There is, however, another important and statistically significant difference in the spider chart: client likelihood to recommend. The average score is 4.06 for the Am Law 20 and 4.26 for the Am Law 21-200. (And it’s 4.34 for the Am Law 101-200.) This is important because likelihood to recommend is clearly the most all-encompassing metric of law firm success. So to help us understand what drives this metric, we set out to see which performance measures were most important in generating higher likelihood to recommend.
Relative Strength of Correlation with Likelihood to Recommend
As shown in the bar graph, the factor most correlated with likelihood to recommend is solutions focus, and the least important (though it still matters) is low hourly rate. (Interestingly, efficiency is more important to clients than the lead partner’s hourly rate. This is something we’ve always believed at AdvanceLaw, but until now we lacked data-based evidence.)
The pre-eminence of solutions focus also corresponds to the experience of our clients. Across the past two weeks, we assembled 50 of our chief legal officers (most from global companies in the Fortune 500) for day-long discussions. Many of the GCs voiced concerns over law firms’ general lack of solutions focus, including an unwillingness to offer different paths forward and an assessment of the risk of each path. (To their credit, the GCs understood their teams don’t always have time to educate outside counsel about the business, making it more difficult for firms and lawyers to offer solutions.)
Of course, the message here is not that, as a rule, there is something wrong with the Am Law 20 or, by extension, the Magic Circle, or Canada’s Seven Sisters. We’ve worked with many of these firms, and spent time getting to know many of their leadership teams—each is a success story in its own right. That said, some firms perform better than others, and neither size nor pedigree is controlling—there is significant variance across direct competitors.
For example, below is the distribution of solutions focus scores (vertical axis) by law firm revenue (horizontal axis) for Am Law 200 firms where we had a sizable number of legal matters. The regression line (or “line of best fit”) shows the trend—on average, the larger the firm, the lower its score on solutions focus, but there is of course marked variance.
Solutions Focus Score, by Am Law Rank
In sum, there’s a natural tension among size, pedigree, and profitability—each of which tends to require higher associate to partner ratios—and solutions focus, which is what clients desire the most. (It may be challenging for lead partners to get to know the business and offer solutions if they’re disintermediated by teams of partners and associates.) How a law firm resolves this tension may well determine its future, as clients are increasingly demanding more practical, solutions-oriented advice. We believe getting this right (being on the north side of the above chart) will be the key challenge for firms—especially large ones—across the next decade.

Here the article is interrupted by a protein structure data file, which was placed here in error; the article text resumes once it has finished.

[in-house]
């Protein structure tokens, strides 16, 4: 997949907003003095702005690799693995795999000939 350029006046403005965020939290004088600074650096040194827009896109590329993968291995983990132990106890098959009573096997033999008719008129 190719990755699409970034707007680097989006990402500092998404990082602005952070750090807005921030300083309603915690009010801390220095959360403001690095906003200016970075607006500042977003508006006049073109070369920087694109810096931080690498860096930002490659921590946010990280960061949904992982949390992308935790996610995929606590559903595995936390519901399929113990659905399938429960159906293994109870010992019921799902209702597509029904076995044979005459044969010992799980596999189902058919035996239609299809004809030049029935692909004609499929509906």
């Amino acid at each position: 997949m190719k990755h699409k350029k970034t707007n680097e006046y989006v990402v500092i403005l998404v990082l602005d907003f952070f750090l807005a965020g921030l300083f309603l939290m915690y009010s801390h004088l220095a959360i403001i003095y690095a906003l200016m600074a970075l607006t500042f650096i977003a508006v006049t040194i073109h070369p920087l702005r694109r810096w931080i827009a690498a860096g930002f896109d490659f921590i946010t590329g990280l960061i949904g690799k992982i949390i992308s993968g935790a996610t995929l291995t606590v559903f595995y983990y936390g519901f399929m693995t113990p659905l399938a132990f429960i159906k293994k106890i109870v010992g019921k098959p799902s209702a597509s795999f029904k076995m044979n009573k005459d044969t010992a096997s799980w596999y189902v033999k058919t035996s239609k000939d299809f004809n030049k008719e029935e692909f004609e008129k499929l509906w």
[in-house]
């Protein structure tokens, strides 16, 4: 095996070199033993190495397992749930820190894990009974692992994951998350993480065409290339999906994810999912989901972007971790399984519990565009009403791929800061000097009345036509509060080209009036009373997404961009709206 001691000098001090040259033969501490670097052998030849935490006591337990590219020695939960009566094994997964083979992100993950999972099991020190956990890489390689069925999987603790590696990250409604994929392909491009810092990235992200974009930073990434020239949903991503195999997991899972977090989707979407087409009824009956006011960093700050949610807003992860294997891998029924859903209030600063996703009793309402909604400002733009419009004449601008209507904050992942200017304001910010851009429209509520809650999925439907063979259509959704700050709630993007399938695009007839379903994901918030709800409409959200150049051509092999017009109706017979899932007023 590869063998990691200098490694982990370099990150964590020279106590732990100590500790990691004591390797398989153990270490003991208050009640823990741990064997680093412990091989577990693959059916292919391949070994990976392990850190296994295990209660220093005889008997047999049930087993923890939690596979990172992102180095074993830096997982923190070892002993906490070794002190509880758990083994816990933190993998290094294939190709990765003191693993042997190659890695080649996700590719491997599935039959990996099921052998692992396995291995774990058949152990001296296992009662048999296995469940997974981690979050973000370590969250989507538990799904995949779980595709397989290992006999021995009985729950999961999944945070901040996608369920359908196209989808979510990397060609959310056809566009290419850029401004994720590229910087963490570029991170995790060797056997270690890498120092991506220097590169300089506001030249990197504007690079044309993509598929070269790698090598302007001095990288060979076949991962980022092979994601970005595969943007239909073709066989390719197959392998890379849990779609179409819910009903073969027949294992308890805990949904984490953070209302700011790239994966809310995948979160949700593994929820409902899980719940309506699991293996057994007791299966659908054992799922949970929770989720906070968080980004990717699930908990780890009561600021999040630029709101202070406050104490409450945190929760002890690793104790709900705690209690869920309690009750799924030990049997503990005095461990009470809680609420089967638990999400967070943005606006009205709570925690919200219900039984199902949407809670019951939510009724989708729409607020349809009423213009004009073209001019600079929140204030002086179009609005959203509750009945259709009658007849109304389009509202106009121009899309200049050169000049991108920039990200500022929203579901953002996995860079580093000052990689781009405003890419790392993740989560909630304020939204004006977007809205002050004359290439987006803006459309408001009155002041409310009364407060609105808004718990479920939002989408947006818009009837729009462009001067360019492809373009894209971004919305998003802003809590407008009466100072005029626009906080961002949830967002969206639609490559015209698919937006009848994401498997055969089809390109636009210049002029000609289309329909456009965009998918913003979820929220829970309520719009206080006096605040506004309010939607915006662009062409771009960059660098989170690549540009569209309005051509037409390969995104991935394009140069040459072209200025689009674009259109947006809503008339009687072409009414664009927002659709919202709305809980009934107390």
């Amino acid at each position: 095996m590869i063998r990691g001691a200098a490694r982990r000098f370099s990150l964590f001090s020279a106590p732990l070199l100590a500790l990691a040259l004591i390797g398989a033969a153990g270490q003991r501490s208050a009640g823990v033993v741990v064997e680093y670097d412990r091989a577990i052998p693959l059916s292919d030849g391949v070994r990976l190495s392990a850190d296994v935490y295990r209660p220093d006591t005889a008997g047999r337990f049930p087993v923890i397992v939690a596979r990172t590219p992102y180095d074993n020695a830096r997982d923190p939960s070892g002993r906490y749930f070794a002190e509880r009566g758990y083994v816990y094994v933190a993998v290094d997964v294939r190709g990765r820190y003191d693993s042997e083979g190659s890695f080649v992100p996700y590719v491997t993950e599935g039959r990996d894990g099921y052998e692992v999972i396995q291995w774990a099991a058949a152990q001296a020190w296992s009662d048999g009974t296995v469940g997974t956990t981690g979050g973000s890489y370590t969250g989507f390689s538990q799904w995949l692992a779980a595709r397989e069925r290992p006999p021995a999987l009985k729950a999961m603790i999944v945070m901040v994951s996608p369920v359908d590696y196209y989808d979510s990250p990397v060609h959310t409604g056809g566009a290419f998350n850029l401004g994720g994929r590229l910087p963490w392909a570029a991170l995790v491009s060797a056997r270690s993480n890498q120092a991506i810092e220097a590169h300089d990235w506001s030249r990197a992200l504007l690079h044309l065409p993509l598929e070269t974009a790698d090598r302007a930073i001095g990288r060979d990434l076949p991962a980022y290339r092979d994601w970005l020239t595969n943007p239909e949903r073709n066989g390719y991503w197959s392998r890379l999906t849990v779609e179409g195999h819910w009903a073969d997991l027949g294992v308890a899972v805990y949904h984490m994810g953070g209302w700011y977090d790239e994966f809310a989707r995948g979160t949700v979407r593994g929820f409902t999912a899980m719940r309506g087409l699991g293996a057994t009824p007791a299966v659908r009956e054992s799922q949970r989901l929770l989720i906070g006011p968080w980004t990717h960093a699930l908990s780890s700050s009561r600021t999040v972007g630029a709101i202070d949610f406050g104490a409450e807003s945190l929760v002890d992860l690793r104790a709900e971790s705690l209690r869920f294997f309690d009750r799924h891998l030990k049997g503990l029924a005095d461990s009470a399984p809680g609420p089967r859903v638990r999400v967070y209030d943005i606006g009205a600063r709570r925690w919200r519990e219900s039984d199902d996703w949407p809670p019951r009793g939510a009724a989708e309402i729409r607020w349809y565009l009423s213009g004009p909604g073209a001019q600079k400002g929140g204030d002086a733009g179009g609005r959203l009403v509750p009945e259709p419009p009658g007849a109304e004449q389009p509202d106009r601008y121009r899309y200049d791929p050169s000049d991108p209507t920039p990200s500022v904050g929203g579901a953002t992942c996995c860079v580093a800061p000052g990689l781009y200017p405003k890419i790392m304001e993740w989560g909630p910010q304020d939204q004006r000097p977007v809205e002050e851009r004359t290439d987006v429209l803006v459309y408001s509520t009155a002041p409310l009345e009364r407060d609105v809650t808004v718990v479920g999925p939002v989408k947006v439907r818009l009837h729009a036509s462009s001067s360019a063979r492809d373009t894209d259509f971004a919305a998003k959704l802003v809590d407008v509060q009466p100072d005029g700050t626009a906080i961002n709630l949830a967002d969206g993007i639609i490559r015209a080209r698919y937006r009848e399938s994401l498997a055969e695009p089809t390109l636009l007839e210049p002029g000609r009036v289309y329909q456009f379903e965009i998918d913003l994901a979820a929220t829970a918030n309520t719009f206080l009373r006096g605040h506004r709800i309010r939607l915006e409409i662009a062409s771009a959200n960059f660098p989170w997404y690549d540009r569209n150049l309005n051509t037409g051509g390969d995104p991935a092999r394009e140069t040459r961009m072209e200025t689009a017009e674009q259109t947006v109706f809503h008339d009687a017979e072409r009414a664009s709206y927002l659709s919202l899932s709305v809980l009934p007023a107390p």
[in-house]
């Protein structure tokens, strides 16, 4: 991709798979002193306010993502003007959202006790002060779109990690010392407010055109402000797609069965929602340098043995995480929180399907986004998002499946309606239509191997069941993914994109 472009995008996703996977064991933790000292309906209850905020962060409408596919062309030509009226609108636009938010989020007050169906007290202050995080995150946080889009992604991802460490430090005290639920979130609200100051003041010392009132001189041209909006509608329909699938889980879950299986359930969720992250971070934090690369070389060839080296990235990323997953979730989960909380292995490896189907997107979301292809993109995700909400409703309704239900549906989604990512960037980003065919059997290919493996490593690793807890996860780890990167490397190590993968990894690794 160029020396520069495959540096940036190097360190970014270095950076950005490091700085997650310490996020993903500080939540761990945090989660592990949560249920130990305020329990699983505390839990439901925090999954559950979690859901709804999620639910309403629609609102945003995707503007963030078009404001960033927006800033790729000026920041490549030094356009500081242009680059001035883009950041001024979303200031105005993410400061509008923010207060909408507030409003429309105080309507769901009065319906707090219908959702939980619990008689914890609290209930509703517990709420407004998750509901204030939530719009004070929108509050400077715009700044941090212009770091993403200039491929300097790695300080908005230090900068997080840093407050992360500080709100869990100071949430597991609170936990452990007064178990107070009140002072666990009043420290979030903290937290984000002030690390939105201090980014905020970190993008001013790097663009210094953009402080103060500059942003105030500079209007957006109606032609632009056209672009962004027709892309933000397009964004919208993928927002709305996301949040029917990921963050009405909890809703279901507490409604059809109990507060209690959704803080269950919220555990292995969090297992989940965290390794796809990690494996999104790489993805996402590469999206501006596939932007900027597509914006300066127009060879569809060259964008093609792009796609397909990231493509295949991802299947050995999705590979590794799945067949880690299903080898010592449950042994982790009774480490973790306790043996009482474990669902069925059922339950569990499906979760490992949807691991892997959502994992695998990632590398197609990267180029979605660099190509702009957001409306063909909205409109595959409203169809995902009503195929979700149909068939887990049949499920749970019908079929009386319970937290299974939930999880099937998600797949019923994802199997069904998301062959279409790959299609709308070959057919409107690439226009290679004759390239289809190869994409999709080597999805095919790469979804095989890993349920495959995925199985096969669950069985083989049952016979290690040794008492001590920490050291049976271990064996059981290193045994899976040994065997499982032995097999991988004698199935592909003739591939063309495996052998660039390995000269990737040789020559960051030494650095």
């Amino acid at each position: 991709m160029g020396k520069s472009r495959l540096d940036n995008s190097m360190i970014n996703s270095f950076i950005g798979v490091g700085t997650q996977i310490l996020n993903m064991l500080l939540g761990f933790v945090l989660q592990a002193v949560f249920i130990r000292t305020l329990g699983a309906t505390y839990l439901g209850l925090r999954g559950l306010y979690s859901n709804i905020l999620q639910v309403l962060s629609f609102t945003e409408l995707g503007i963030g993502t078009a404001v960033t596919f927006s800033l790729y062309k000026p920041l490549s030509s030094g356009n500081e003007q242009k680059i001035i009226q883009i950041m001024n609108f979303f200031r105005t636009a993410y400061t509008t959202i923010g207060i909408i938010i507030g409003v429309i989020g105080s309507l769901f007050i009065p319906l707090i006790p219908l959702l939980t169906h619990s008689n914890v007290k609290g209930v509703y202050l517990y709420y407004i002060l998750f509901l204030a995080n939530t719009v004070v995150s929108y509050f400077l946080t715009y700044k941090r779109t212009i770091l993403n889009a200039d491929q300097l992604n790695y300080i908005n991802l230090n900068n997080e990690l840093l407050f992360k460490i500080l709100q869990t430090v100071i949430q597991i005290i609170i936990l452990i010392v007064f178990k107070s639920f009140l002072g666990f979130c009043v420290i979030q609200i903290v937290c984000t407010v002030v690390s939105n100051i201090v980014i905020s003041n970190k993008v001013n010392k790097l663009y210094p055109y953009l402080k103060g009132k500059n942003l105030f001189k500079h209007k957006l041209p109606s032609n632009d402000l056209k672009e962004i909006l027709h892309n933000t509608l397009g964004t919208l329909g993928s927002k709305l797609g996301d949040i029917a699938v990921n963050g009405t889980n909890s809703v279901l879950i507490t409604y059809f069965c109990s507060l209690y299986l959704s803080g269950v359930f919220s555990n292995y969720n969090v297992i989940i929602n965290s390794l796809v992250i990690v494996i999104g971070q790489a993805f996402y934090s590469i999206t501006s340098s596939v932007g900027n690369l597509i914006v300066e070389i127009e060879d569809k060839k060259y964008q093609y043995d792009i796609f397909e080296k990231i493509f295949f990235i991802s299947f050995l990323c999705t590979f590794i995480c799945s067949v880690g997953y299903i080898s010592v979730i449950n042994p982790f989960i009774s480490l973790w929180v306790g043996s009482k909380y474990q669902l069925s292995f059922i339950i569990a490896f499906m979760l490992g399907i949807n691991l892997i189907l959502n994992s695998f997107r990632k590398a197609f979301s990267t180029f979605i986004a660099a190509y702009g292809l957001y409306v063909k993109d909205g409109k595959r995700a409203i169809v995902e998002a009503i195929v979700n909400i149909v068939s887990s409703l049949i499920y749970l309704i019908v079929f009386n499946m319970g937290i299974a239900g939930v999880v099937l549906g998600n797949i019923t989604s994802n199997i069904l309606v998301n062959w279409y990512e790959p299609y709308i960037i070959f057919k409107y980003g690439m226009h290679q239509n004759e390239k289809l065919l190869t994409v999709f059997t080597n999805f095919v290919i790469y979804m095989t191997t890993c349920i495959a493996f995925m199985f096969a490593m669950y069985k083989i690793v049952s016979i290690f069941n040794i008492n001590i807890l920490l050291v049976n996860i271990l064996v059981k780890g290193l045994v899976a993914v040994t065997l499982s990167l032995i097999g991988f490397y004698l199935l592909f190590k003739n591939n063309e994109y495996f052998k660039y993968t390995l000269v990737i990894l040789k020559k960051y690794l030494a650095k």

As to how it’s possible that the largest and most esteemed firms have been doing so well if they are not consistently delivering the best client service, we have a few thoughts.
First, the growing size and profitability of the largest and most pedigreed firms, and their corresponding growth in associate to partner ratios, may have reached a tipping point in the past few years—and until that point this wasn’t materially impacting service quality. On the flip side, some of the firms in the Am Law 21 to 200 only recently reached a size that gave them enough depth of expertise in key practice areas to handle high-stakes work; so there were fewer options for clients looking to deviate from big, branded firms.
Second, switching costs in the legal industry are high—incumbents know the client and have institutional knowledge—so change happens at a much slower pace. Related, some legal matters have long tails and switching firms mid-course is especially difficult. And remember, it is not that the large, pedigreed firms are performing poorly (just, on the whole, not as well as other firms).
This brings us to the third and most important reason for the disparity between firm performance and firm success. It’s that the legal market has an information problem: we don’t know which firms are performing better, so we are forced to default to brand (and high cost) as proxies for quality. But that is changing, as discussed in this Above the Law article. Clients, in essence, are finding out that the blue chip firms of the past are not necessarily the blue chip firms of the present (and future). Likewise, the “insurance” rationale for choosing certain firms for high-stakes work based on historical reputation should dissipate over time (but won’t disappear).
Frankly, we were pleasantly surprised by what we heard from the 50 GCs we recently assembled. We offered them a sneak peek at some of our findings, and many noted this data had changed their long-held beliefs, and would impact their firm selection decisions. Our own view is that many GCs have wanted to migrate more high-stakes work to promising but less branded firms for quite some time, but were understandably risk-averse. Regardless, this data finding, as well as additional data on specific law firm performance, should be a game-changer in the market for legal services.
Of course, this change won’t happen overnight, but it will be interesting to look at the Am Law 200 rankings in three or five years. One thing is certain: clients should prefer actual performance data to historical pedigree. Clients who think otherwise will pay for it—likely in more ways than one.